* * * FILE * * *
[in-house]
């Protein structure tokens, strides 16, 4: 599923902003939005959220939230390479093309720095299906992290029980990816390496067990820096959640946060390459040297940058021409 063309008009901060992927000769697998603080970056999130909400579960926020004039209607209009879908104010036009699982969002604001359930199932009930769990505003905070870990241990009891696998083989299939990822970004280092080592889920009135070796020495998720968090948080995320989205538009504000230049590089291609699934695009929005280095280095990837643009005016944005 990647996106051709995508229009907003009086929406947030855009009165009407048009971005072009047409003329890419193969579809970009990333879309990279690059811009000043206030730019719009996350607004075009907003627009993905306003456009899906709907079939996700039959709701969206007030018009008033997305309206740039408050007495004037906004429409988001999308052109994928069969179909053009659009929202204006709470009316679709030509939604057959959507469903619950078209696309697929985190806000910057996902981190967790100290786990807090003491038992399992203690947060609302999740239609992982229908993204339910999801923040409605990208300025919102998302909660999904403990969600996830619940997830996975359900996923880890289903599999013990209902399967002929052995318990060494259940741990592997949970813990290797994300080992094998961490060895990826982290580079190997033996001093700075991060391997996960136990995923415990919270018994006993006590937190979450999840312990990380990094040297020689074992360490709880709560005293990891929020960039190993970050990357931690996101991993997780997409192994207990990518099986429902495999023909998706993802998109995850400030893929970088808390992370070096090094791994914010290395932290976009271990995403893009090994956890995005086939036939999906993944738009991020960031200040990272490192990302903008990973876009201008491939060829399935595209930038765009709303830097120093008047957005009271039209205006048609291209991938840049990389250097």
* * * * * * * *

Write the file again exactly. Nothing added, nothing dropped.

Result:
[in-house]
């Protein structure tokens, strides 16, 4: 599923902003939005959220939230390479093309720095299906992290029980990816390496067990820096959640946060390459040297940058021409 063309008009901060992927000769697998603080970056999130909400579960926020004039209607209009879908104010036009699982969002604001359930199932009930769990505003905070870990241990009891696998083989299939990822970004280092080592889920009135070796020495998720968090948080995320989205538009504000230049590089291609699934695009929005280095280095990837643009005016944005 990647996106051709995508229009907003009086929406947030855009009165009407048009971005072009047409003329890419193969579809970009990333879309990279690059811009000043206030730019719009996350607004075009907003627009993905306003456009899906709907079939996700039959709701969206007030018009008033997305309206740039408050007495004037906004429409988001999308052109994928069969179909053009659009929202204006709470009316679709030509939604057959959507469903619950078209696309697929985190806000910057996902981190967790100290786990807090003491038992399992203690947060609302999740239609992982229908993204339910999801923040409605990208300025919102998302909660999904403990969600996830619940997830996975359900996923880890289903599999013990209902399967002929052995318990060494259940741990592997949970813990290797994300080992094998961490060895990826982290580079190997033996001093700075991060391997996960136990995923415990919270018994006993006590937190979450999840312990990380990094040297020689074992360490709880709560005293990891929020960039190993970050990357931690996101991993997780997409192994207990990518099986429902495999023909998706993802998109995850400030893929970088808390992370070096090094791994914010290395932290976009271990995403893009090994956890995005086939036939999906993944738009991020960031200040990272490192990302903008990973876009201008491939060829399935595209930038765009709303830097120093008047957005009271039209205006048609291209991938840049990389250097």